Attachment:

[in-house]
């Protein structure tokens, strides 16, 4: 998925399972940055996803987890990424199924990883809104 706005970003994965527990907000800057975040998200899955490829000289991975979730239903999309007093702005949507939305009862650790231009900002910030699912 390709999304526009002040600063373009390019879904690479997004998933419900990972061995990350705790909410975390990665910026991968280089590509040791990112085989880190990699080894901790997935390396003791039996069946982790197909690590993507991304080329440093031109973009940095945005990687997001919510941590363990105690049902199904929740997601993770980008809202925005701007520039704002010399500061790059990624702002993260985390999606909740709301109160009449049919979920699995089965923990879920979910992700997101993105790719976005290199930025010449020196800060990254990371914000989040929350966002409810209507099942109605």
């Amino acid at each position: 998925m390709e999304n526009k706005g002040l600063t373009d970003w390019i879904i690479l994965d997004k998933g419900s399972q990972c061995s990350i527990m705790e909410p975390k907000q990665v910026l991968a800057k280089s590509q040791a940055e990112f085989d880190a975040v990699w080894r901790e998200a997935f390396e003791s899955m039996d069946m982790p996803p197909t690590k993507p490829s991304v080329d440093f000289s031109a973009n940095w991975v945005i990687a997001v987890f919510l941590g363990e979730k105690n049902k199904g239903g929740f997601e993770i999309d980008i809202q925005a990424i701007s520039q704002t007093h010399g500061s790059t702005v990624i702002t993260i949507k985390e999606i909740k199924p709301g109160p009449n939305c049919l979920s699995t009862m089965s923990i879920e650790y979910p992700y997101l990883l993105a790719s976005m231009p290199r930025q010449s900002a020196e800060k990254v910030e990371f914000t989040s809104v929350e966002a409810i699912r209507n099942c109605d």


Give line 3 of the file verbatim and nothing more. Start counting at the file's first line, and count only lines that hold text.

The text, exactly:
């Amino acid at each position: 998925m390709e999304n526009k706005g002040l600063t373009d970003w390019i879904i690479l994965d997004k998933g419900s399972q990972c061995s990350i527990m705790e909410p975390k907000q990665v910026l991968a800057k280089s590509q040791a940055e990112f085989d880190a975040v990699w080894r901790e998200a997935f390396e003791s899955m039996d069946m982790p996803p197909t690590k993507p490829s991304v080329d440093f000289s031109a973009n940095w991975v945005i990687a997001v987890f919510l941590g363990e979730k105690n049902k199904g239903g929740f997601e993770i999309d980008i809202q925005a990424i701007s520039q704002t007093h010399g500061s790059t702005v990624i702002t993260i949507k985390e999606i909740k199924p709301g109160p009449n939305c049919l979920s699995t009862m089965s923990i879920e650790y979910p992700y997101l990883l993105a790719s976005m231009p290199r930025q010449s900002a020196e800060k990254v910030e990371f914000t989040s809104v929350e966002a409810i699912r209507n099942c109605d």